He has been someone who has guided us all really, really well. And who has never expected us to change who we are. He has let us go out there and express ourselves and make our mistakes and learn from them. He has just let us be.

If we were ever in doubt, or if we wanted to look to somebody for answers, he was always there. He knew when to push the players.

Words fall short, man. Even the other day when I was trying [to write on Dhoni retiring] on Instagram or Twitter... I mean, what do you say about somebody like that? You don't have enough to say about how much he has done and how many lives he has changed and for how many people he is an inspiration - not just on the field but off the field [as well] with the things he has achieved. It is phenomenal.

"In 2018, it was all about my batting and how I can get the team off to a good start. But in 2019 it became about how I can win matches for my team once I got off to a decent start"

Moving back to you and Kings XI, will you continue to open and keep?
Yeah, that is what my plan is. That is what I'd want to do. But again, it is still early times. I still will have to talk to the coach. I don't know what Anil [Kumble] bhai is thinking. We'll see how the team combination sits. We do have plenty of options for wicketkeeper-batsmen. We will take it as it comes. We haven't really spoken about what role each one's going to play yet. The six-day quarantine in Dubai will give us enough time to get on the phone and talk to the coach and just get some planning going.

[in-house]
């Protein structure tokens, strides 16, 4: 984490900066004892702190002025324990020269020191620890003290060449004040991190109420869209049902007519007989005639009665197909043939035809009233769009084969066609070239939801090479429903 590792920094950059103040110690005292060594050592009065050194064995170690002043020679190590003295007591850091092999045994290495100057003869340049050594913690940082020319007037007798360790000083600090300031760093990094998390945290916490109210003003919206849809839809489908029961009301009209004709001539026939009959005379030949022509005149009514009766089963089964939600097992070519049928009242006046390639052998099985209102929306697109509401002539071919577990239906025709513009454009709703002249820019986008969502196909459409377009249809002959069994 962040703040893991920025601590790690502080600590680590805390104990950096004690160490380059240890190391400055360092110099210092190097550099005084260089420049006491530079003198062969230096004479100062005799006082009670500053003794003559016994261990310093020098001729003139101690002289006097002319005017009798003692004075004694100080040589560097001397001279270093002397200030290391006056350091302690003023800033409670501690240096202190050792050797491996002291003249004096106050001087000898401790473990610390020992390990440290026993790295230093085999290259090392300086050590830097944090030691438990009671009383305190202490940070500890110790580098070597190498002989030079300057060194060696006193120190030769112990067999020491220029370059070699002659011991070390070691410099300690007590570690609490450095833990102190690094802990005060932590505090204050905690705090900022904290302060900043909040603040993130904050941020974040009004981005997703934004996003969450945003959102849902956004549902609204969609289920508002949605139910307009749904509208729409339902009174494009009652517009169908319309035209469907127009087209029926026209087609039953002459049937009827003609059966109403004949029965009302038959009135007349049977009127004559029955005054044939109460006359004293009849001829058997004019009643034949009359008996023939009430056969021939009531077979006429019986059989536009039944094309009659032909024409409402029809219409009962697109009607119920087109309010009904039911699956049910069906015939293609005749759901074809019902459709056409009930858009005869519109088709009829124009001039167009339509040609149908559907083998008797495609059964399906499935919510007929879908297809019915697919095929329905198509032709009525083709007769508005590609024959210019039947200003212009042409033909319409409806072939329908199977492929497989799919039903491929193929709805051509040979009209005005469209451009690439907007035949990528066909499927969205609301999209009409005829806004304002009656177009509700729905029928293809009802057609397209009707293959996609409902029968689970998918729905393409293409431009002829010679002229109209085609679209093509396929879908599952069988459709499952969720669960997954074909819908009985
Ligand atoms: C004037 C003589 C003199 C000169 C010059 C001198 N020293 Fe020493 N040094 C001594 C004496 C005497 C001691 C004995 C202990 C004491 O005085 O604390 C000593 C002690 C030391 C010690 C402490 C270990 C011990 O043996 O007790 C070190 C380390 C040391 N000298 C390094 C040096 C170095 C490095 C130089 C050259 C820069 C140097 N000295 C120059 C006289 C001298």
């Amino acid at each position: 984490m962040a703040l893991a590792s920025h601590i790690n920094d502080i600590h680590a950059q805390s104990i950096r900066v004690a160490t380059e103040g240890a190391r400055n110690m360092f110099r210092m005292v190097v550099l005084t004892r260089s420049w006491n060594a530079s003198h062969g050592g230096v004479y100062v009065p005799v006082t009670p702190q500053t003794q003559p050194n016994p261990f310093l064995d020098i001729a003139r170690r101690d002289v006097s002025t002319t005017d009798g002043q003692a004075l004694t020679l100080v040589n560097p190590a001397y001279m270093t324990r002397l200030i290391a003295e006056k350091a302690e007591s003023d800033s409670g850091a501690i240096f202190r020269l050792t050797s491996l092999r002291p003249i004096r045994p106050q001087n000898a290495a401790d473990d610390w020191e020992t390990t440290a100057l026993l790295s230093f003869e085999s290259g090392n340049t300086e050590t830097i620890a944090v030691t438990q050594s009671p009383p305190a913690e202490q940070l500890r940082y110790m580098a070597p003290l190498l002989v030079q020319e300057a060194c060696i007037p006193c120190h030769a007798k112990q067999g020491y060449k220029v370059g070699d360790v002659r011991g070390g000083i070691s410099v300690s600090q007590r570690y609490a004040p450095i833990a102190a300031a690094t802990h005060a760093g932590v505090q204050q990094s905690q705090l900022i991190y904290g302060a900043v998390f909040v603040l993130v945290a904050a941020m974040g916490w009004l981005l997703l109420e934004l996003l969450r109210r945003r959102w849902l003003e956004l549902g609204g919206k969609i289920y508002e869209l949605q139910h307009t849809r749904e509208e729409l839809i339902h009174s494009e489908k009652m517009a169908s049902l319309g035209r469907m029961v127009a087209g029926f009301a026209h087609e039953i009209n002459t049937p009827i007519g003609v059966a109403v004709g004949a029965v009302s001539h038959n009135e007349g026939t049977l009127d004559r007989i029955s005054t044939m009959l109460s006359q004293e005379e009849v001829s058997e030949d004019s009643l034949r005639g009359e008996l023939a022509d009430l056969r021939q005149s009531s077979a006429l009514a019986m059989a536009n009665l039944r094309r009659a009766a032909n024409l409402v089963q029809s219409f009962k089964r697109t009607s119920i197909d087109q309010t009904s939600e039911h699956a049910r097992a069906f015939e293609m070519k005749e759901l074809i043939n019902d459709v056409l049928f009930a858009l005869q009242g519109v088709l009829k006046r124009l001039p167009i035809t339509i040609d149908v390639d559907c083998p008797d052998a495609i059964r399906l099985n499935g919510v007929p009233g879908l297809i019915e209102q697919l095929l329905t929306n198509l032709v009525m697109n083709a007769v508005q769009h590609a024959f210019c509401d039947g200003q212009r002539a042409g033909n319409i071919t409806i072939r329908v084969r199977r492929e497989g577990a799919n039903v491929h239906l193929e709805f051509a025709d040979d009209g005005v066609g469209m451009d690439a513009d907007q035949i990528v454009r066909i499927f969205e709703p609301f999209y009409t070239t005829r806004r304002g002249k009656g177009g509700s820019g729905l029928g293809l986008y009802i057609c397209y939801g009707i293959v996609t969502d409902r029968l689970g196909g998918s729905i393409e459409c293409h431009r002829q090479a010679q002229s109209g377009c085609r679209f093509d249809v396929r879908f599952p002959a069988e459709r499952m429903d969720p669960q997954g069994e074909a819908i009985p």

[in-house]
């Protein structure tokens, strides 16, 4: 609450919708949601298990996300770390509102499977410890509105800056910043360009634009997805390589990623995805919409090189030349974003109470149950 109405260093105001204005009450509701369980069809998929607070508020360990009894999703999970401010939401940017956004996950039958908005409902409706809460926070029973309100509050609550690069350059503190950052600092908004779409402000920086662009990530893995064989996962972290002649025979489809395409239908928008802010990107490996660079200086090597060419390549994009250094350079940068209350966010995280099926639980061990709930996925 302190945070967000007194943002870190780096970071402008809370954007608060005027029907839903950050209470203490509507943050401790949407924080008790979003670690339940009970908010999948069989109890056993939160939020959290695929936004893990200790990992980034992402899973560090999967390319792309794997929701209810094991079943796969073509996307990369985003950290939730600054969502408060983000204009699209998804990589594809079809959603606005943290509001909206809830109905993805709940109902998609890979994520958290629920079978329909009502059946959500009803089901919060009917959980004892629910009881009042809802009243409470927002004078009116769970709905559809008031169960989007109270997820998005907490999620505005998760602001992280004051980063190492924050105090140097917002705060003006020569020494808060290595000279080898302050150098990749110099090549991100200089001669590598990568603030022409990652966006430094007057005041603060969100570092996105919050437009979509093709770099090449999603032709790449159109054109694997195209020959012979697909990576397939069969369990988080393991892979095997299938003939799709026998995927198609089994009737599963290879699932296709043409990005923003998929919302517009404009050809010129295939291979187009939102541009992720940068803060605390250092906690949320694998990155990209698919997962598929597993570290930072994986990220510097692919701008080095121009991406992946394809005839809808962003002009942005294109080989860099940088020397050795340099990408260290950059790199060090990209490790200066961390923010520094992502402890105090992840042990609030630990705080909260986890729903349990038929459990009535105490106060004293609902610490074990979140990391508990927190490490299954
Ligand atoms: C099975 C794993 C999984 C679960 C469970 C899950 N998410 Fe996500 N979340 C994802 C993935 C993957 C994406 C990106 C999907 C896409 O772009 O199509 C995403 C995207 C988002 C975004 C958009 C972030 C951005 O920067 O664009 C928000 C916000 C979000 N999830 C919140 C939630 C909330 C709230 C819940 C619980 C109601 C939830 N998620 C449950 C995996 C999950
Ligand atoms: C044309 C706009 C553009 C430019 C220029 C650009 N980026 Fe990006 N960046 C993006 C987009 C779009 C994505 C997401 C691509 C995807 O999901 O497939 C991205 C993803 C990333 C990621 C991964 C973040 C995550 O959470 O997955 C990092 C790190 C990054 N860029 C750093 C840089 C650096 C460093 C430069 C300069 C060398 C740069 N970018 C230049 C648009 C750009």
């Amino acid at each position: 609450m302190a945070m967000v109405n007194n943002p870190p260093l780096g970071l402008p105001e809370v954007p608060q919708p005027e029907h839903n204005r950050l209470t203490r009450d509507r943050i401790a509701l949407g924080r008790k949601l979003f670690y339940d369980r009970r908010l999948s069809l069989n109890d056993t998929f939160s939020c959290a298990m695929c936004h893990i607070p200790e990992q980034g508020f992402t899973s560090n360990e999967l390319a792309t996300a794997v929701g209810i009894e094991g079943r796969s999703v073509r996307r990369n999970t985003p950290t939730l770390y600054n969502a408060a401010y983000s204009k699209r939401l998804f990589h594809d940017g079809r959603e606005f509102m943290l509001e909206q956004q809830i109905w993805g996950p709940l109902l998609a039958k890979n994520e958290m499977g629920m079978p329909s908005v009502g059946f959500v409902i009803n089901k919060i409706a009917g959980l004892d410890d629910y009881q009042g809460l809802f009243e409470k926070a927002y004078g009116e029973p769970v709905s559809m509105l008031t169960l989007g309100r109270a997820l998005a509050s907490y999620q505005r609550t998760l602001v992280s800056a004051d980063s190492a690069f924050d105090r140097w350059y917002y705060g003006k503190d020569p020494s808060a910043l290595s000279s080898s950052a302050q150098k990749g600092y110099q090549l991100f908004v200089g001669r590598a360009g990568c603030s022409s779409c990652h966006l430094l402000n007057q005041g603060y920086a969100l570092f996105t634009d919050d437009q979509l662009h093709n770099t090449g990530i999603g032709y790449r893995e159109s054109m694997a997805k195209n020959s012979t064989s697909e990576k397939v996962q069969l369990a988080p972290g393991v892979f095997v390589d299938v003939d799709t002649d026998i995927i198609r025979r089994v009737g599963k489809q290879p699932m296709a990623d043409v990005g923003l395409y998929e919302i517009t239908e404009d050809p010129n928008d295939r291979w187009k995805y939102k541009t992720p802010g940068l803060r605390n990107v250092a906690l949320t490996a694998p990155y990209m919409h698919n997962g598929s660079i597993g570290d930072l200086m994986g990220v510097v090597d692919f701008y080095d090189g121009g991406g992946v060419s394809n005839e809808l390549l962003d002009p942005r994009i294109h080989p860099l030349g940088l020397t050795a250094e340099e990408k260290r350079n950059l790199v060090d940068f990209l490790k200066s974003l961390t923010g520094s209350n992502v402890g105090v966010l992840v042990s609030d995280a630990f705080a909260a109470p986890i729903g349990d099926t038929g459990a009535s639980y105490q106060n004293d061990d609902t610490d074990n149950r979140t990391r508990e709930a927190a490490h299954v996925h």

In 2019 you were the tournament's second-highest run-maker, behind David Warner. Your strike rate was 135. You made 593 runs at nearly 54, including a century and six fifties. Compare that with 2018. You were the third highest, behind Kane Williamson and Rishabh Pant: 659 runs at nearly 55, but a strike rate of over 158. Can you talk about the roles you played in the two seasons?
In 2019, if I'm not wrong, I won more games than in 2018. Yes, I did have the confidence and the freedom to go after the bowlers in 2018. I was in a different mindspace where I was looking to dominate bowling, and it was all about my batting and how I can get the team off to a good start. That was my main aim.